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Night Shift: FFF Film Review

Character-driven police drama Night Shift, from director Anne Fontaine, tackles the weighty theme of morality, but doesn’t quite stick the landing.

The creation of tension in any media requires a payoff. The lack of one, then, is what lets Anne Fontaine’s Night Shift down. Virginie (Virginie Efira), Astride (Omar Sy) and Erik (Grégory Gadebois) are police officers, tasked with the unusual job of escorting an immigrant to the airport ahead of him being sent home. Each officer has a somewhat complicated personal life, but it’s their professionalism that is tested when they discover information about their passenger, Tohirov (Payman Maadi), that makes them question the task at hand.

Based on a novel by Hugo Boris, and adapted for the screen by Claire Barré, Night Shift suffers from an implausible third act that means it stumbles to its clunky conclusion in a rather dissatisfying way. The introduction of each character is engaging and stylishly put together – a series of overlapping backstories that give better perspective individually and as a group – but the slow build-up of tension in the second act doesn’t go anywhere in the dramatic finale, and so it all ends up feeling a bit flat.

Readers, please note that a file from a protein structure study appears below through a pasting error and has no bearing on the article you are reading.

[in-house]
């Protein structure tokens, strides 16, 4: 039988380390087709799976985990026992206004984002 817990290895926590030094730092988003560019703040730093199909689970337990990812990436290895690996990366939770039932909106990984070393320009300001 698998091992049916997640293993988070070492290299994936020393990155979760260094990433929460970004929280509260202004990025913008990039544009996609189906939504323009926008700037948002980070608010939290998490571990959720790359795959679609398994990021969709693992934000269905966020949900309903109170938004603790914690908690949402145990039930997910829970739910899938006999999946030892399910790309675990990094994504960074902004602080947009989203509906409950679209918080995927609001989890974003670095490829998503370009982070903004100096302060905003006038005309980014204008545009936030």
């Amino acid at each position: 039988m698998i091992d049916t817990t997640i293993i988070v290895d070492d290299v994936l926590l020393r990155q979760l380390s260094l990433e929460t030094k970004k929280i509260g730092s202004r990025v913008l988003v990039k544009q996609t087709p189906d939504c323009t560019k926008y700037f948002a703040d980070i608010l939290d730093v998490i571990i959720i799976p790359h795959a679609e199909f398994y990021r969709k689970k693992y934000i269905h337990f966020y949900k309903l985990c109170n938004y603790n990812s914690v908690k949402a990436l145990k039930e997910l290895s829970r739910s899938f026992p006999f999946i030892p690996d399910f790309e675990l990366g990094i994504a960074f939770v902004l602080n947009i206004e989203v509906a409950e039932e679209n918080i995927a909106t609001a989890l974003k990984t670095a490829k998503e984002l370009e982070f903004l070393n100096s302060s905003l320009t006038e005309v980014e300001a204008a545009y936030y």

Scenes of the four main characters sitting in near silence in a car start to drag for the viewer when it becomes clear that the film isn’t going in the direction expected. Perhaps this misdirection would have made the unrealistic final scenes less jarring had there been more social commentary or character interaction alongside it, but as it is, the film stumbles here and never quite recovers.

loud and clear reviews Night Shift (Courtesy of French Film Festival @ Home)
Night Shift (Courtesy of French Film Festival @ Home)

The cast themselves give great performances individually, even if the group dynamic feels a bit stilted and they aren’t given much to actually do. By far the stand out is Sy’s Astride, whose boorish-macho work persona slowly peels away to reveal someone struggling with anxiety and being the ‘other man’ in an extra marital affair. Sy is compelling on screen, and a refreshing counterpoint to the more solemn Efira and Gadebois. Their commitment to their roles helps keep the film from slipping totally under, but it’s a somewhat thankless endeavour. Ultimately, Night Shift doesn’t garner enough intensity to make the emotional resonance of it’s moral themes work for audiences when it makes its dramatic twist, despite its committed cast.

Night Shift was screened digitally at the French Film Festival @ Home on Saturday, 13th March, 2021.

French Film Festival @ Home : Trailer (French Film Festival @ Home)
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